Eremias papenfussi MOZAFFARI, AHMADZADEH & PARHAM, 2011
Can you confirm these amateur observations of Eremias papenfussi?
|Higher Taxa||Lacertidae, Eremiadinae, Sauria, Lacertoidea, Squamata (lizards)|
|Common Names||E: Papenfuss’s racerunner|
|Synonym||Eremias papenfussi MOZAFFARI, AHMADZADEH & PARHAM 2011|
Eremias papenfussi — MOZAFFARI et al. 2020
|Distribution||Iran (Tehran Province)|
Type locality: Sooleghan Mountains (35° 47' 44.9" N, 51° 14' 20.2" E, elevation 1794 m, Tehran Province in the Alborz Mountain Range, Iran.
|Types||Holotype: ZFMK 91701 (♂), 59 mm snout-vent length (SVL), collected 14 April 2009; Paratypes: PHIM|
|Diagnosis||Diagnosis: By having movable eyelids, a lower nasal shield that rests on two supralabials, and ventral plates arranged in oblique longitudinal rows, we assign this new form to the genus Eremias. Iranian Ere- mias can be assigned to four morphologically-defined subgenera (Szczerbak 1974; Anderson 1999): Scapteria, Ommateremias, Rhabderemias, and Eremias. Whether these subgenera represent monophyletic groups or not remains to be tested with molecular phylogenetics, but as morphologically-defined taxa they are useful bins for comparing and diagnosing our new species. Eremias papenfussi can be excluded from the subgenus Scapteria by lacking the lateral fringes on the fourth toe (Fig. 2F) and by a subocular scale that is in contact with the edge of mouth (Fig. 2C). The latter character also excludes it from the subgenus Ommateremias. It can be excluded from the subgenus Rhabderemias by its large size and by having longitudinal dorsal stripes that are broken into a spotted pattern (Anderson, 1999). Within the Iranian members of the subgenus Eremias, E. papenfussi can be differentiated from Eremias strauchi Kessler, 1878 by having a smaller size (57–62 mm SVL versus 68–76), the absence of dis- tinctly keeled upper caudal scales (Fig. 2D), and color pattern (having dark and light marks on upper labials and lacking the color ocelli on flanks). It can be distinguished from Eremias suphani (Basoglu and Hellmich, 1968) by lacking the extension of gular scales to the second inframaxiallary scales (the second and third pair of submaxillary shields are in contact) (Fig. 2A). It can be distinguished from Eremias lalezharica Moravec, 1994 by having fewer gular scales (24–28 versus 33–40), fewer collar scales (10–12 versus 13–15), and more femoral pores (19–26 ver- sus 16–18). It can be distinguished from Eremias novo Rastegar-Pouyani and Rastegar-Pouyani, 2006 by having fewer mid-dorsum scales (56–63 versus 63–67), more transverse rows of ventral plates (30–33 versus 27–30), and more gular scales (24–28 versus 23–24). It can be distinguished from Eremias montanus Rastegar-Pouyani and Rastegar-Pouyani, 2001 by having fewer mid-dorsum scales (56–63 versus 63–67), more transverse rows of ventral plates (30–33 versus 27–28), and more gulars (24–28 versus 23–25). It can be distinguished from Eremias velox (Pallas, 1771) by having more mid-dorsum scales (56–63 versus 46–56) and lacking lateral dark-margined blue ocelli. It can be distinguished from Eremias persica Blanford, 1875 by having fewer gular scales (24–28 versus 28– 39) and its juvenile coloration (ventral surface of tail reddish versus bluish).|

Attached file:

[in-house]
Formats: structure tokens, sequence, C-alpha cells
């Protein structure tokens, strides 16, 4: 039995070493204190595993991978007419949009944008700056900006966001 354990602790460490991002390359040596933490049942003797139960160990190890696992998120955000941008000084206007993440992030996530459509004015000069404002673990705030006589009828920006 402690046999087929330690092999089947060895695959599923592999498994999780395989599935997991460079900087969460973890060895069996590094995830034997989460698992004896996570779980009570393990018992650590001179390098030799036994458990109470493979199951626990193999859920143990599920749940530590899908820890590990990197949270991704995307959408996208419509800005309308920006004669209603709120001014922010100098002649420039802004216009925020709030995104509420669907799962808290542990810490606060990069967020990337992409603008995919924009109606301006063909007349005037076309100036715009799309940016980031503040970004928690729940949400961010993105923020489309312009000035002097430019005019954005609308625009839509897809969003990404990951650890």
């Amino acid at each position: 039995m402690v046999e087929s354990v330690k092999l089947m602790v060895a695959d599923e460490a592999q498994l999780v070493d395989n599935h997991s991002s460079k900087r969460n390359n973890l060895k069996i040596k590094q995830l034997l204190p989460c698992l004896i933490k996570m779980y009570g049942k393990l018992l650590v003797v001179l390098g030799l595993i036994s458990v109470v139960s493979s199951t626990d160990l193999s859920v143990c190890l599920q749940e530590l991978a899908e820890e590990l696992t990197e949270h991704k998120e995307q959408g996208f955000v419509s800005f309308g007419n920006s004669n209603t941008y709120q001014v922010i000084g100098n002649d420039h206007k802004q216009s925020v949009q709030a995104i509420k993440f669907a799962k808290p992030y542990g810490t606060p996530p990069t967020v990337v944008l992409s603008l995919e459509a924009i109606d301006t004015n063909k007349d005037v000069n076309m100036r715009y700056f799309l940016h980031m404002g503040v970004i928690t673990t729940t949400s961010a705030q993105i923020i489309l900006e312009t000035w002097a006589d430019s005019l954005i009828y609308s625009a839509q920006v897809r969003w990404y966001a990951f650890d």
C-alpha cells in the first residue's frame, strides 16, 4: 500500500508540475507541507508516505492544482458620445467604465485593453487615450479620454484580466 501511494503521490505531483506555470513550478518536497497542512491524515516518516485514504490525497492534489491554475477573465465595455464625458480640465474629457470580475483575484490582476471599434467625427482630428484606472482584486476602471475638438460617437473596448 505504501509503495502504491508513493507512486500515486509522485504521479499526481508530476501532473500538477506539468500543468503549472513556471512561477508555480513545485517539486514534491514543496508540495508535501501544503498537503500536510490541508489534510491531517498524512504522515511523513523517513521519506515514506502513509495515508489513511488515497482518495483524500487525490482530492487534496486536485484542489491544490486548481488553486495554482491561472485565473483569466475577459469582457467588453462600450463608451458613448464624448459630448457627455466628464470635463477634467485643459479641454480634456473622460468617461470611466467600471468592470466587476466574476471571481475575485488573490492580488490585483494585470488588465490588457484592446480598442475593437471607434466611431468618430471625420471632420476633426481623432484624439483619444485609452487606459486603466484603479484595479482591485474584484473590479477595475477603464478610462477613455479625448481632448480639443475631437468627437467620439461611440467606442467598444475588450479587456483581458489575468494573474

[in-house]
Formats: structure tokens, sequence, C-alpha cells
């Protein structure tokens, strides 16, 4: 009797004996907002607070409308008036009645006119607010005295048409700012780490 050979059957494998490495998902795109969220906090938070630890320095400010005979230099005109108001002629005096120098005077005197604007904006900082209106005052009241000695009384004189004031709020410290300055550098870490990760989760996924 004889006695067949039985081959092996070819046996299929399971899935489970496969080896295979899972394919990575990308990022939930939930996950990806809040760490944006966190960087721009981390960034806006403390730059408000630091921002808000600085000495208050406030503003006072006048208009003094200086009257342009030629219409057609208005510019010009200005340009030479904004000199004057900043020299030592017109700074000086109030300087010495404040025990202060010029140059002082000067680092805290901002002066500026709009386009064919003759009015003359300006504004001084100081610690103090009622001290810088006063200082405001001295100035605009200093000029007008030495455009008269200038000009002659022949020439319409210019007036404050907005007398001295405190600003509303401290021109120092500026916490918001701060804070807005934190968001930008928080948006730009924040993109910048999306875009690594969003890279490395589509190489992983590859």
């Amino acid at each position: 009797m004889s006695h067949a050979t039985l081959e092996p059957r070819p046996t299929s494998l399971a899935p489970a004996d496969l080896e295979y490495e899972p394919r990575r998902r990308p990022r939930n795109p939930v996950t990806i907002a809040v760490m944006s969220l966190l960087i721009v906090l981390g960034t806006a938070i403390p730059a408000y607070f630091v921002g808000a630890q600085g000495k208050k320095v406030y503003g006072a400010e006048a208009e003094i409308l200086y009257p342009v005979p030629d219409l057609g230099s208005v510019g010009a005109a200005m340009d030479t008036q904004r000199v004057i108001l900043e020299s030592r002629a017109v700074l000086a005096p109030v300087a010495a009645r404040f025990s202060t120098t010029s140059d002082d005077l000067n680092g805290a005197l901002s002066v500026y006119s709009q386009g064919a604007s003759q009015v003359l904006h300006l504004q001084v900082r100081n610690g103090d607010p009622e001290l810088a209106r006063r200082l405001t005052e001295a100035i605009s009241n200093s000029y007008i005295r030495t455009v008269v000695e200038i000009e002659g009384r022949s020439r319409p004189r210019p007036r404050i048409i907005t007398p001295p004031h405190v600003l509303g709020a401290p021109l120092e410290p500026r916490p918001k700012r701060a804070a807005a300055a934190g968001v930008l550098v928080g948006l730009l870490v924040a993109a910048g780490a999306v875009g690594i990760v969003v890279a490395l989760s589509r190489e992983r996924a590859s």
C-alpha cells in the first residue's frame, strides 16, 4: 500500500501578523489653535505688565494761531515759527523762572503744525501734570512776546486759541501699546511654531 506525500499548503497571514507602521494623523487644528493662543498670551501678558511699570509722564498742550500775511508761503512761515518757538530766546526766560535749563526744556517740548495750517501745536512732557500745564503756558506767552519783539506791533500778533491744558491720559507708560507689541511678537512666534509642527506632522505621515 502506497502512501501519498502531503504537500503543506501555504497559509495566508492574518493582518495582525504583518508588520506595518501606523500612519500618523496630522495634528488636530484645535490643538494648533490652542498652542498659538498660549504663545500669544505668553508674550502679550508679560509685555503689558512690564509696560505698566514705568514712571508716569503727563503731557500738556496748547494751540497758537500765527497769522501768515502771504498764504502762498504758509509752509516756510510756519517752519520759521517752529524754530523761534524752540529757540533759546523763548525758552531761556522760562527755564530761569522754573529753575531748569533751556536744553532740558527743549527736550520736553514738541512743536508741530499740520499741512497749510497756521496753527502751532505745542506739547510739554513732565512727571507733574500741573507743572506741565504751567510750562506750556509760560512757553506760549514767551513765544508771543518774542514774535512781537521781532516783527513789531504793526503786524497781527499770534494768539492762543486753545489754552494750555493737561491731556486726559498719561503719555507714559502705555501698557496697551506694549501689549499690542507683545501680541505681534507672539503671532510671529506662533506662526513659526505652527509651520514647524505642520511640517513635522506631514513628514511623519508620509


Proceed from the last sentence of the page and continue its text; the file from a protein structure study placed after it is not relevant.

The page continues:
|Comment||Distribution: See map in SMID et al. 2014 for distribution in Iran.|
|Etymology||The epithet papenfussi is for Theodore Johnstone Papenfuss of the Museum of Vertebrate Zoology at the University of California, Berkeley, in honor of his extensive contributions to the field of herpetology through the collecting of new specimens and the training of herpetologists around the world.|
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